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Robot-assisted Device Approved To Facilitate Transvaginal Hysterectomy

fda march02 lt

The U.S. Food and Drug Administration has approved the marketing of a new robotically-assisted surgical device (RASD) that can facilitate transvaginal hysterectomy in certain patients using minimally-invasive surgical instruments.

The Hominis Surgical System of Memic Innovative Surgery Ltd., the U.S. subsidiary of Israeli biotechnology company memic Ltd., has been granted marketing authorization for benign hysterectomy (removal of the uterus for non-cancerous conditions) with salpingo-oophorectomy (removal of one or both fallopian tubes and ovaries).

The agency said this medical device can improve patient experiences and provide another option for physicians and patients for minimally-invasive gynecologic surgical procedure for non-cancerous conditions.

Though the device is called RASD or computer-assisted surgical devices, these type of devices cannot perform surgery without direct human control. The device will enable a surgeon to use computer and software technology to control and move surgical instruments through one or more tiny incisions made in the patient's body.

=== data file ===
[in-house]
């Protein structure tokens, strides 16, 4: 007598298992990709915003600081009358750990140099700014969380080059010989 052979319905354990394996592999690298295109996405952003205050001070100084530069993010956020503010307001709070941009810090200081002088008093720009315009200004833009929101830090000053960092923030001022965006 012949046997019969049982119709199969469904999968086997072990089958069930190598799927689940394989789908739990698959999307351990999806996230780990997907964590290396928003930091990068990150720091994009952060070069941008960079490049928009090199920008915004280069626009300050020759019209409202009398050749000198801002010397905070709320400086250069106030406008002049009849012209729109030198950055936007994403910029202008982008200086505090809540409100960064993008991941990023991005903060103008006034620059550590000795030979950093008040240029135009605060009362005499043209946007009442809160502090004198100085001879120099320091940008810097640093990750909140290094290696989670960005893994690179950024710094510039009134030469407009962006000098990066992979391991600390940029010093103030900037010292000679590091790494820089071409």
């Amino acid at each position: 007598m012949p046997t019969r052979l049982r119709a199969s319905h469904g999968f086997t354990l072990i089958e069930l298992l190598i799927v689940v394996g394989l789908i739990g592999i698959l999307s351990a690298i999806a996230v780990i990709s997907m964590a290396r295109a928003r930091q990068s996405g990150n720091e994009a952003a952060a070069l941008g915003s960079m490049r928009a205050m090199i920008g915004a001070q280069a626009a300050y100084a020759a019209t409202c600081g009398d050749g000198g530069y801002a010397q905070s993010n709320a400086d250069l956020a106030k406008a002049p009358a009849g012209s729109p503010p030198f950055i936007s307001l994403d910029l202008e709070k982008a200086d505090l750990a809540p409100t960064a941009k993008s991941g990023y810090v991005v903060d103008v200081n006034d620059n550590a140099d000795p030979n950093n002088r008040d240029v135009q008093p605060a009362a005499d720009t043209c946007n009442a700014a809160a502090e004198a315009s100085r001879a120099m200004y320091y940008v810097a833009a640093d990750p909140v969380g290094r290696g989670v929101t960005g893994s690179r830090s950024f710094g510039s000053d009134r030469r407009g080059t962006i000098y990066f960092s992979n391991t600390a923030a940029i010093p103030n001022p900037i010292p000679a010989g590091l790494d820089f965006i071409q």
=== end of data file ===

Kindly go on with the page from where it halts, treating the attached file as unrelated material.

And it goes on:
Basically, the RASD technology makes things easier to perform a minimally-invasive surgery and complex tasks in confined areas inside the body.

For the approved indication of uterus removal, minimally-invasive surgical instruments are inserted through the vagina (transvaginal approach) and a video camera inserted laparoscopically through a small incision on the abdomen for visualization of the instruments inside the patient.

The transvaginal approach requires fewer incisions on the abdomen compared to conventional laparoscopic hysterectomy. All inserted instruments are controlled by the surgeons using the Hominis Surgical System console in the operating room.

Under the terms of the approval, the FDA requires the manufacturer to develop and provide a comprehensive training program for surgeons and operating room staff before performing any such procedure.

The agency reviewed the device through the De Novo premarket review pathway, a regulatory pathway for low- to moderate-risk devices of a new type.

The approval was based on the evaluation of safety and effectiveness of the device in a clinical study of 30 patients undergoing transvaginal total hysterectomy with salpingo-oophorectomy or salpingectomy for benign conditions. All 30 procedures with the system were successfully completed.

According to the FDA, the special controls, along with general controls, provide reasonable assurance of safety and effectiveness for devices of this type.

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